Mothman The Harbinger of Doom

Posted by junketseo in Alexandria Ghost Tours
Mothman The Harbinger of Doom - Photo

On November 16, 1966, an article appeared in the Point Pleasant Register titled “Couples See Man-Sized Bird … Creature … Something.”

The national press soon picked up the reports, and the story spread like wildfire across America. Journalists descended on Point Pleasant, West Virginia, and soon, more and more sightings of that elusive “something” started popping up. 

Mothman Sightings

The sightings progressed. On November 12, 1966, five workers who were digging a tomb at a graveyard near Clendenin, West Virginia, alleged to have observed a man-like shape fly low from the trees right over their heads—a “brown human being” with wings. The gravediggers dismissed the whole event as a trick of the light or just their deadly nerves playing tricks on them, so they didn’t report it until the story hit the press.

“If I had seen it while by myself, I wouldn’t have said anything, but there were four of us who saw it.”

A rendering of the Mothman, standing tall with red eyes and large wingspan.
Copyright US Ghost Adventures

On November 15, 1966, two budding couples from Point Pleasant, Roger and Linda Scarberry and Steve and Mary Mallette, experienced the terror that, decades later, would grace the big screen.

The twosomes told police they observed a large grey creature whose eyes “glowed red” come out of nowhere just as their car’s headlights veered into a corner. 

The creature, they said, was able to fly at impossible speeds, as much as 100 miles per hour. The being chased their car to the outskirts of town and then scurried into a nearby track of green-land and disappeared. It vanished in a part of the town known as the “TNT Area,” the site of a former World War II munition plant.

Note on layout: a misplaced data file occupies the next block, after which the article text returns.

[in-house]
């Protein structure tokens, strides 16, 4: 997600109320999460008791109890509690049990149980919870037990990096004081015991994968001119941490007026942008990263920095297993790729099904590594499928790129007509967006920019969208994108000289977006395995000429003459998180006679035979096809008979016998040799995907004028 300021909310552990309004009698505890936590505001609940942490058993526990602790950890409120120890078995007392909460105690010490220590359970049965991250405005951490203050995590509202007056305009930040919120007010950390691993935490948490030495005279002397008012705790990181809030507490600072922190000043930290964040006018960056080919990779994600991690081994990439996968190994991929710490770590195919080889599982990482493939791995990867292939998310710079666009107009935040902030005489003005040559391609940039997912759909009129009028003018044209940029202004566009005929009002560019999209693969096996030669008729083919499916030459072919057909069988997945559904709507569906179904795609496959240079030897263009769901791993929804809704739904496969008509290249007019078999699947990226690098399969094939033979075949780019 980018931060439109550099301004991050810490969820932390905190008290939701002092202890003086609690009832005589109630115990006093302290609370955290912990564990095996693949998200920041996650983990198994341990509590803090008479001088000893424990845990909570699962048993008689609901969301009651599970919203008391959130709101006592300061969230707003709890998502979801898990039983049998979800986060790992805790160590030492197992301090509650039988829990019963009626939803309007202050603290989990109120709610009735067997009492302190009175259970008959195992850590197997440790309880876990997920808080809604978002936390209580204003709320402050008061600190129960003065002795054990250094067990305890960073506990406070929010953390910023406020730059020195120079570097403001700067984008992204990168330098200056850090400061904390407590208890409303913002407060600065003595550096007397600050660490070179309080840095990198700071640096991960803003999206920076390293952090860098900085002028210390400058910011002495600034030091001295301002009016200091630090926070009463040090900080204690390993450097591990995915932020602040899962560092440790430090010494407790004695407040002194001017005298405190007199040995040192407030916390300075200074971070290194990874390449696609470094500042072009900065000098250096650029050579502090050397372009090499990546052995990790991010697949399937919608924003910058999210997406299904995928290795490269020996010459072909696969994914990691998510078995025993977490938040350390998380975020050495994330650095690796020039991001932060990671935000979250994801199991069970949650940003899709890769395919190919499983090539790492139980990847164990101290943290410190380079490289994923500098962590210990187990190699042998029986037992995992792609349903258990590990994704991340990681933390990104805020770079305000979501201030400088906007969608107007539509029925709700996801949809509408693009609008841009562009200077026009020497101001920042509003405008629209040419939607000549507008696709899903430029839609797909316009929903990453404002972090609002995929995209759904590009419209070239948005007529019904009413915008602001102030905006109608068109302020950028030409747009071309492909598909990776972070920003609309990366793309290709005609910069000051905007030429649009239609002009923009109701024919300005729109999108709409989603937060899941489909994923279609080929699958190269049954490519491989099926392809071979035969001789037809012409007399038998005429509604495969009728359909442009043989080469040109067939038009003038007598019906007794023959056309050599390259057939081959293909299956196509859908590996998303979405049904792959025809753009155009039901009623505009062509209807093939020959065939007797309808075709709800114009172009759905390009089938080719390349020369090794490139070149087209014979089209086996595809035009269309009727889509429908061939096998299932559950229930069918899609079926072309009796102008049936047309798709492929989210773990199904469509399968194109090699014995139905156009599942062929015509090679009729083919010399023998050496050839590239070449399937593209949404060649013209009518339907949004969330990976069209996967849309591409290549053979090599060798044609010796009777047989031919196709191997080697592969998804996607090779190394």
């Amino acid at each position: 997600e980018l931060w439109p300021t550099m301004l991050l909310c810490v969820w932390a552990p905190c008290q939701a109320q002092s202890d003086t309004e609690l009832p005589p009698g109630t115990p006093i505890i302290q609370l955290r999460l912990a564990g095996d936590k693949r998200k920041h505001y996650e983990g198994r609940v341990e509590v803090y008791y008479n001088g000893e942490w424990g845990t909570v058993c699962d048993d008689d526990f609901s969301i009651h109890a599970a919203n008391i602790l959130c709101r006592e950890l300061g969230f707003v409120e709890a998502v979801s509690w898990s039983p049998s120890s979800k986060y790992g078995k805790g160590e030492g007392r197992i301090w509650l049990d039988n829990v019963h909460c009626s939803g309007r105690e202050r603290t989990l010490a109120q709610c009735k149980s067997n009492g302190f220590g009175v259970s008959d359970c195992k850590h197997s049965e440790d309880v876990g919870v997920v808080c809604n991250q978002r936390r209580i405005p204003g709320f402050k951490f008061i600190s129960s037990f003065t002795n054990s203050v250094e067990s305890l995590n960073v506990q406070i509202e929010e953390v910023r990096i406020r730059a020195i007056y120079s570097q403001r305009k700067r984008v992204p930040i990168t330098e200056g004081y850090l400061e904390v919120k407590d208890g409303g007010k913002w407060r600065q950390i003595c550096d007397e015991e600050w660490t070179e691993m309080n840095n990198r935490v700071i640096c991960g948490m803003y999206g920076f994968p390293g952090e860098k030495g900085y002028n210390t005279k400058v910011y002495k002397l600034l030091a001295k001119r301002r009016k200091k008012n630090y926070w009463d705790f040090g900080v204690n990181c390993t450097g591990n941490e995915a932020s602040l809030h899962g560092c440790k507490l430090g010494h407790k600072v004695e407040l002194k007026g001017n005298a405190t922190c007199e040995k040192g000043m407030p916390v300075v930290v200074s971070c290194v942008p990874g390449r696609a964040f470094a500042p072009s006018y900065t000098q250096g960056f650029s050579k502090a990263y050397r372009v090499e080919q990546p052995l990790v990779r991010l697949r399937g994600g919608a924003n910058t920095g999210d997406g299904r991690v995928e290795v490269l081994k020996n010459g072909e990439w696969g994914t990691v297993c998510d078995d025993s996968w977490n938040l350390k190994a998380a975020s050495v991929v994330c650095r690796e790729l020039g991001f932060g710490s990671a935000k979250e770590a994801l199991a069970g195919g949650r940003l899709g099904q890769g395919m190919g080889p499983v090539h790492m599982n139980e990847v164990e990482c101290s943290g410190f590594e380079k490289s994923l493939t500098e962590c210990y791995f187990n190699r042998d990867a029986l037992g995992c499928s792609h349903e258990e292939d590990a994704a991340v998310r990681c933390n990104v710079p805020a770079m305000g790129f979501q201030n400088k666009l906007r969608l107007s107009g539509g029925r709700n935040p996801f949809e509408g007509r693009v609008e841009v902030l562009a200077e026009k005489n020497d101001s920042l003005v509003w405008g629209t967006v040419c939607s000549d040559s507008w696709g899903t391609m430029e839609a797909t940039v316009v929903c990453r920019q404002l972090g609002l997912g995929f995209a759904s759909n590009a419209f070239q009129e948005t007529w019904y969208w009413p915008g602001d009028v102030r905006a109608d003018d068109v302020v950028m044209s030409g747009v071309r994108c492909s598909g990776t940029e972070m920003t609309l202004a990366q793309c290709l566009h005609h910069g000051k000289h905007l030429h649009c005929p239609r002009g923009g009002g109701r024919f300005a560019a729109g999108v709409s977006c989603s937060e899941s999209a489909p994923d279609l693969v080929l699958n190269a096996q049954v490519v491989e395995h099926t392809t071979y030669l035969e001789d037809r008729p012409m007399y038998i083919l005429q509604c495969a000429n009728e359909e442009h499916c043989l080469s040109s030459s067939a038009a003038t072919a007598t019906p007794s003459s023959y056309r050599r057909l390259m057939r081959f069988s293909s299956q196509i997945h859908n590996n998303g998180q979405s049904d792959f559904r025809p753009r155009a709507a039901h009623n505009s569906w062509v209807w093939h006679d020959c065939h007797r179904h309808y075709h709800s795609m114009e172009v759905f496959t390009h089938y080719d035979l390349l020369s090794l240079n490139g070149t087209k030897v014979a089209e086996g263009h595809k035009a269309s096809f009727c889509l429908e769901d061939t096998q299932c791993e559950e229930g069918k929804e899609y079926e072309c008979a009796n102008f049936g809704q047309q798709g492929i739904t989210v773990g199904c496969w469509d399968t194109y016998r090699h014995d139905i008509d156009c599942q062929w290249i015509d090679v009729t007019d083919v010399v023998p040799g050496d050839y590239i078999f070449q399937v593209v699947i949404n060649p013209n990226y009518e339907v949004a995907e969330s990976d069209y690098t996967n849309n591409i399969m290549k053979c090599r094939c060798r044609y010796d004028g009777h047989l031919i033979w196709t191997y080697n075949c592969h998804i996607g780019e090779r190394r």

Described as a “large flying man with ten-foot wings,” it was incredibly cunning and particularly interested in their vehicle.  

Throughout the following days, other people described sightings of Mothman. 

Two volunteer firemen saw it: “large bird with red eyes.” 

Mason County Sheriff George Johnson noted that he thought the sightings were due to an oddly big heron he termed a “shitepoke.” 

The Gettysburg Times announced eight extra sightings in three days following the first claims.

Meanwhile, everyone was coming up with a theory. Wildlife biologist Dr. Robert L. Smith informed reporters that sightings all fit the sandhill crane. The crane is a large American bird with a seven-foot wingspan and circles of red coloring around the eyes. Point Pleasant, Smith told the press, wasn’t part of the crane’s migration route. 


The Silver Bridge Collapse


For over a month, people continued to see the Mothman. Additionally, a series of unexplained occurrences started to plague the city of Point Pleasant. Strange lights were seen circling the area. People continuously complained that their TV sets were acting wonky and that there was a constant buzzing in the air. Animals would bark at nothing, and most were afraid to go out at night. Stange men in black overcoats roamed the street.